Prof. Cary Coglianese discusses the Biden administration’s recent actions concerning the federal government’s use of artificial intelligence.
The Biden administration recently announced several artificial intelligence-related actions, including the upcoming release of the Office of Management and Budget’s draft policy guidance on the use of AI systems by the federal government.
As the nation’s foremost expert on governmental use of AI, Cary Coglianese, Edward B. Shils Professor of Law and Professor of Political Science, said:
The Biden Administration’s recent actions to spotlight concerns around artificial intelligence (AI) are coming at an important time. We are seeing rapid advances in and new uses for AI technology, including uses by the federal government. A full and inclusive public dialogue is warranted, as the time has come for clearer guidance for government agencies as well as appropriate regulatory standards for the private sector.
Regulating Machine Learning: The Challenge of Heterogeneity,” published by Competition Policy International, argues that because machine-learning algorithms are so dissimilar and diverse—that is, they are heterogeneous—figuring out the best way to regulate their use will be challenging. Regulation must be agile, flexible, and vigilant to address differences in machine-learning algorithms, Coglianese writes, and he urges policymakers to adapt preexisting areas of expertise and authority to address problems created by machine learning.Coglianese’s recent paper, “
From the abstract:
New technologies bring with them many promises, but also a series of new problems. Even though these problems are new, they are not unlike the types of problems that regulators have long addressed in other contexts. The lessons from regulation in the past can thus guide regulatory efforts today. Regulators must focus on understanding the problems they seek to address and the causal pathways that lead to these problems. Then they must undertake efforts to shape the behavior of those in industry so that private sector managers focus on their technologies’ problems and take actions to interrupt the causal pathways. This means that regulatory organizations need to strengthen their own technological capacities; however, they need most of all to build their human capital. Successful regulation of technological innovation rests with top quality people who possess the background and skills needed to understand new technologies and their problems.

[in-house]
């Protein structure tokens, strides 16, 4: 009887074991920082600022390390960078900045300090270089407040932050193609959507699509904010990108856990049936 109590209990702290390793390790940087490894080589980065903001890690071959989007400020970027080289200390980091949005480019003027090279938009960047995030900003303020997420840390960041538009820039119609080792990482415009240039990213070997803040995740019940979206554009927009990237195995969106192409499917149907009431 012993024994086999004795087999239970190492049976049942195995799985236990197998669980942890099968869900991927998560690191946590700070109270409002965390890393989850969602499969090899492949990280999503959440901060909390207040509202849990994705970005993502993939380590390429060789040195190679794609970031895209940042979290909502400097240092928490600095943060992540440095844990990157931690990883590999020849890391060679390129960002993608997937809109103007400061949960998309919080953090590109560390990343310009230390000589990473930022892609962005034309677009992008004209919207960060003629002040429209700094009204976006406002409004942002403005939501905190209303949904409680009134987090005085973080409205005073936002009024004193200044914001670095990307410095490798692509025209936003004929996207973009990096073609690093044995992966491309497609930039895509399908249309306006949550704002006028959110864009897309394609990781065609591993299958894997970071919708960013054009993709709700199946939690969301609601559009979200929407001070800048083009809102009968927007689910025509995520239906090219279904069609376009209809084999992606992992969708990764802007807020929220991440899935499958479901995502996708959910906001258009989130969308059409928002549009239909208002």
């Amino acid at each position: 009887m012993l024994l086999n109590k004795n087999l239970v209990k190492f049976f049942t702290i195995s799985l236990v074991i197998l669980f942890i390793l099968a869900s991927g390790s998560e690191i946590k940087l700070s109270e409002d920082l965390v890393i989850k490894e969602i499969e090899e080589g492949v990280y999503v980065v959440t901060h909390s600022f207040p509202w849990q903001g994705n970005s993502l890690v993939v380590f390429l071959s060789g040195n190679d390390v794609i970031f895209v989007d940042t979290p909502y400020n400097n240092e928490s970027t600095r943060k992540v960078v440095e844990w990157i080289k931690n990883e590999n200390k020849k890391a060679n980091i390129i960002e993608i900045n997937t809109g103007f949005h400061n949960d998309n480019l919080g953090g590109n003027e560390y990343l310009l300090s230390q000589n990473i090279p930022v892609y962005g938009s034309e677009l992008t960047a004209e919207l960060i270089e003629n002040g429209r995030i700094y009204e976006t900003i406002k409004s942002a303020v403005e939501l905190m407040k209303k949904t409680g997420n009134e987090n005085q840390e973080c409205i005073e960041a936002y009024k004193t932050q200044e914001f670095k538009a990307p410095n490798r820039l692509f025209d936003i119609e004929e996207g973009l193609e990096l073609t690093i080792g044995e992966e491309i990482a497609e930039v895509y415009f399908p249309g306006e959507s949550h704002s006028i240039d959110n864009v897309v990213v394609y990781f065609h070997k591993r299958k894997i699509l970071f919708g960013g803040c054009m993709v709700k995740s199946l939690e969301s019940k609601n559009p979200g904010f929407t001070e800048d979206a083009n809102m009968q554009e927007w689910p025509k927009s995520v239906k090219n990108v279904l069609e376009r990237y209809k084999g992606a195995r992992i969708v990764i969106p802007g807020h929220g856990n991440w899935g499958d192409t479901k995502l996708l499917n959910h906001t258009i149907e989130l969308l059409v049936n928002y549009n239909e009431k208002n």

Coglianese recently presented his paper at a research seminar on contemporary challenges in regulatory governance held by Dublin, Ireland’s UCD College of Social Sciences and Law.
Coglianese, Director of the Penn Program on Regulation (PPR), is a globally renowned expert on regulatory law, analysis, and management who has produced extensive action-oriented research and scholarship. He has consulted with regulatory organizations around the world and is a founding editor of the peer-reviewed journal Regulation & Governance. He also created and continues to serve as the faculty advisor to the PPR’s flagship publication, The Regulatory Review.